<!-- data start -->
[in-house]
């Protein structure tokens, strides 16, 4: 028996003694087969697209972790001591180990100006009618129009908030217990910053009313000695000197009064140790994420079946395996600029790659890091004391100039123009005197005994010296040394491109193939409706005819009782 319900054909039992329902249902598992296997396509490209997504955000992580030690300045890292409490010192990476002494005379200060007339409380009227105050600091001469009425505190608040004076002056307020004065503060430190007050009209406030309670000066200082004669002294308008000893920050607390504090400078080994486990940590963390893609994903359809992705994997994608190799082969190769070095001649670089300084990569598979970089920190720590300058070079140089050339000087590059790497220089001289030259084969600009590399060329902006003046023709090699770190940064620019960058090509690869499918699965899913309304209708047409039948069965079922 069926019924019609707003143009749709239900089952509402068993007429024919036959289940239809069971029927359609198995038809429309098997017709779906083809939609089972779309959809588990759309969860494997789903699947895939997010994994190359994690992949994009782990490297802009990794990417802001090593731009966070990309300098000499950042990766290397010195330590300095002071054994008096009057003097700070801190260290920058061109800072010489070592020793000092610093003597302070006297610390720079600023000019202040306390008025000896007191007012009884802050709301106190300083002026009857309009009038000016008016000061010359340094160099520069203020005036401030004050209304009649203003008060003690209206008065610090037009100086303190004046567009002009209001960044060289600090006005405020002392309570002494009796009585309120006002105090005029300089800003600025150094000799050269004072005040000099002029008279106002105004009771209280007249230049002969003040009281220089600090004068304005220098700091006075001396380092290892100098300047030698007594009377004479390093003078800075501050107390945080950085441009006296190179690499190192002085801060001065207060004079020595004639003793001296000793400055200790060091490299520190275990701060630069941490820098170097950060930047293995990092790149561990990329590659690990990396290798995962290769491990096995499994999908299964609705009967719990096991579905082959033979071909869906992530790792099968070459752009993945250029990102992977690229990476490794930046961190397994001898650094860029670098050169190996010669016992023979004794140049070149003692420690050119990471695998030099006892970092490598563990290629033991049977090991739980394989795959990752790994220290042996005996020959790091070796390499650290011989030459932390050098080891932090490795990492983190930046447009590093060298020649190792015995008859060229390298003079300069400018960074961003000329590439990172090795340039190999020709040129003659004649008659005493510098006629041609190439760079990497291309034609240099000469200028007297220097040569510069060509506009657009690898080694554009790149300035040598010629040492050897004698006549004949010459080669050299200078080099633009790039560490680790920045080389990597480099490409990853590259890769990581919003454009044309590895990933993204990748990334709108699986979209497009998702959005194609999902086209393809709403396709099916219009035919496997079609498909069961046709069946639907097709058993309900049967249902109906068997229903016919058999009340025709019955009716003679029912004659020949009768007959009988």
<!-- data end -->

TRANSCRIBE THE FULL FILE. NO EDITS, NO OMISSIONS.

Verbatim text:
[in-house]
């Protein structure tokens, strides 16, 4: 028996003694087969697209972790001591180990100006009618129009908030217990910053009313000695000197009064140790994420079946395996600029790659890091004391100039123009005197005994010296040394491109193939409706005819009782 319900054909039992329902249902598992296997396509490209997504955000992580030690300045890292409490010192990476002494005379200060007339409380009227105050600091001469009425505190608040004076002056307020004065503060430190007050009209406030309670000066200082004669002294308008000893920050607390504090400078080994486990940590963390893609994903359809992705994997994608190799082969190769070095001649670089300084990569598979970089920190720590300058070079140089050339000087590059790497220089001289030259084969600009590399060329902006003046023709090699770190940064620019960058090509690869499918699965899913309304209708047409039948069965079922 069926019924019609707003143009749709239900089952509402068993007429024919036959289940239809069971029927359609198995038809429309098997017709779906083809939609089972779309959809588990759309969860494997789903699947895939997010994994190359994690992949994009782990490297802009990794990417802001090593731009966070990309300098000499950042990766290397010195330590300095002071054994008096009057003097700070801190260290920058061109800072010489070592020793000092610093003597302070006297610390720079600023000019202040306390008025000896007191007012009884802050709301106190300083002026009857309009009038000016008016000061010359340094160099520069203020005036401030004050209304009649203003008060003690209206008065610090037009100086303190004046567009002009209001960044060289600090006005405020002392309570002494009796009585309120006002105090005029300089800003600025150094000799050269004072005040000099002029008279106002105004009771209280007249230049002969003040009281220089600090004068304005220098700091006075001396380092290892100098300047030698007594009377004479390093003078800075501050107390945080950085441009006296190179690499190192002085801060001065207060004079020595004639003793001296000793400055200790060091490299520190275990701060630069941490820098170097950060930047293995990092790149561990990329590659690990990396290798995962290769491990096995499994999908299964609705009967719990096991579905082959033979071909869906992530790792099968070459752009993945250029990102992977690229990476490794930046961190397994001898650094860029670098050169190996010669016992023979004794140049070149003692420690050119990471695998030099006892970092490598563990290629033991049977090991739980394989795959990752790994220290042996005996020959790091070796390499650290011989030459932390050098080891932090490795990492983190930046447009590093060298020649190792015995008859060229390298003079300069400018960074961003000329590439990172090795340039190999020709040129003659004649008659005493510098006629041609190439760079990497291309034609240099000469200028007297220097040569510069060509506009657009690898080694554009790149300035040598010629040492050897004698006549004949010459080669050299200078080099633009790039560490680790920045080389990597480099490409990853590259890769990581919003454009044309590895990933993204990748990334709108699986979209497009998702959005194609999902086209393809709403396709099916219009035919496997079609498909069961046709069946639907097709058993309900049967249902109906068997229903016919058999009340025709019955009716003679029912004659020949009768007959009988």